As a leader, it can sometimes feel like you daily task list grows longer every day, and each time you ‘tick’ something off, new activities and tasks appear which you need to undertake with high priority.
The feeling of treading water is a common trait felt by managers and leaders the world over, especially during times when your workload is significant.
Your team rely on you to steer the ship, and you can only do this effectively when you are in complete control of your workload.
Do you sometimes feel as though your management tasks get in the way of being the best leader you can be?
As we work closely with managers at various stages of their leadership careers, we have exclusive insight into what the most successful leaders do every day. So, we have compiled the best strategies together in today’s post.
1. Every Successful Day Begins with a Plan
I’ll start with this because although it sounds simple, it is amazing how many managers find their weekly and daily to-do lists get swamped under ‘urgent’ daily tasks that land on their desks.
As a leader, it can seem like you are putting out fires every day, and the routine tasks get buried underneath this.
To increase efficiency, have a working ‘to-do’ list. Ensure that you set aside a set amount of time every day (preferably in the morning) to complete those tasks that have to be done periodically.
How often has a seemingly ‘urgent’ issue taken precedence over a more pressing issue in your office? This happens more regularly than you might think, and it is usually down to a simple priority mix-up. Efficient leaders are committed to completing the must-do daily tasks, no matter how pressing the jobs are for the rest of the day.
As a leader, it can be easy to fall into the habit of believing that you have to carry your company’s burdens on your shoulders. Great leaders realise that they can’t do everything themselves, and they become adept at dividing and delegating tasks most efficiently.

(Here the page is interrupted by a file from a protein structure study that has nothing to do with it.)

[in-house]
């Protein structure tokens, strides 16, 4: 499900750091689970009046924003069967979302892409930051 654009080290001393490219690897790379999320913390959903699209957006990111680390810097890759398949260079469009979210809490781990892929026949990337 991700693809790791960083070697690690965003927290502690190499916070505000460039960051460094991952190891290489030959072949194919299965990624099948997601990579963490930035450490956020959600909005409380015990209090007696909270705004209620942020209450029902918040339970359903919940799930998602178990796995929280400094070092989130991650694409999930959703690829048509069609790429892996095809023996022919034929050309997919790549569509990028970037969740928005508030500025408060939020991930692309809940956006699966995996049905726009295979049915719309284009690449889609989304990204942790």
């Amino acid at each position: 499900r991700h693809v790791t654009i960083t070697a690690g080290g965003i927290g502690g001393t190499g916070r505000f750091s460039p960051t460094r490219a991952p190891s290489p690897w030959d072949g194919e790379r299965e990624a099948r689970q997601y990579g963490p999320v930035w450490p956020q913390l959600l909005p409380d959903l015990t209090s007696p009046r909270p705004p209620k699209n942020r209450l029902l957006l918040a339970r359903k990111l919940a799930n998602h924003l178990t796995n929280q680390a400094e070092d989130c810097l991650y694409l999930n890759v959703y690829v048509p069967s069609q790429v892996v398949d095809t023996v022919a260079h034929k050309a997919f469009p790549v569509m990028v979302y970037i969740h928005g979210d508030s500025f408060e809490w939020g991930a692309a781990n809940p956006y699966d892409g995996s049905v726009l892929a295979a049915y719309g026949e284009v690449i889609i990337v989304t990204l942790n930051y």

Learning when to recognise the difference between ‘important’ and ‘urgent’ tasks, and assign these to your team accordingly, so that you don’t feel swamped.
3. Eliminate Distractions
This is easier said than done, especially in today’s hyper-connected world. It can seem as though you are operating at the height of impoliteness not to respond instantly to every email that lands in your inbox.
Responding to every email and message straight away might feel efficient, but it can cause more problems than it solves. Set aside specific points in the day to respond to emails, for example, 10 am, 2 pm and 5 pm. This way, you do not become distracted with replies that you want to ‘just get out of the way’ that end up being 30-minute responses.
4. Manage Your Mood
It is the reality of being a manager that when things go wrong, the responsibility lies with you. Thankfully, with a good team and with excellent management skills, you can minimise these occurrences, but the fact is that sometimes there will be times of uncertainty and conflict.
It is a scientifically proven fact that happiness makes you more productive. Therefore, holding on to your anger or frustration will reduce your productivity by a significant amount. Be a smart leader and let go of a bad mood as soon as it starts to take up space in your mind.
5. Get Your Work-Life Balance Right
The increased pressure of a leadership role means that it is of utmost importance to make sure that you get your work-life balance in sync.
It is in a leader’s best interest to ensure you spend enough time with your family and to do the things that you love. This way, you will come to work feeling refreshed and invigorated, not drained and over-stressed, which leads me onto my next point.
6. Get Enough Sleep
In recent years, it seems that successful leadership has become synonymous with working 18-hour days and wearing these long days as a badge of pride. However, the most efficient leaders know that your best work only happens when you are adequately rested.
Scientists back the importance of getting around 8 hours of sleep per night, and it is proven to increase productivity. So the next time you think about staying in the office late to ‘get ahead’, you might be doing more harm than good to your productivity and efficiency.
7. Never Stop Learning
Finally, the most efficient managers never stop learning – about themselves, from their team, and their peers and competitors.
Lifelong learning streamlines every process; it makes every decision you make more manageable and allows you to tackle problems from a variety of perspectives.
Sticking to your own unchanging beliefs can halt proceedings and cause inefficiency. Learning when to say ‘I was wrong’ might seem unnatural to your leadership instincts, but it is something that all great leaders must learn to do.
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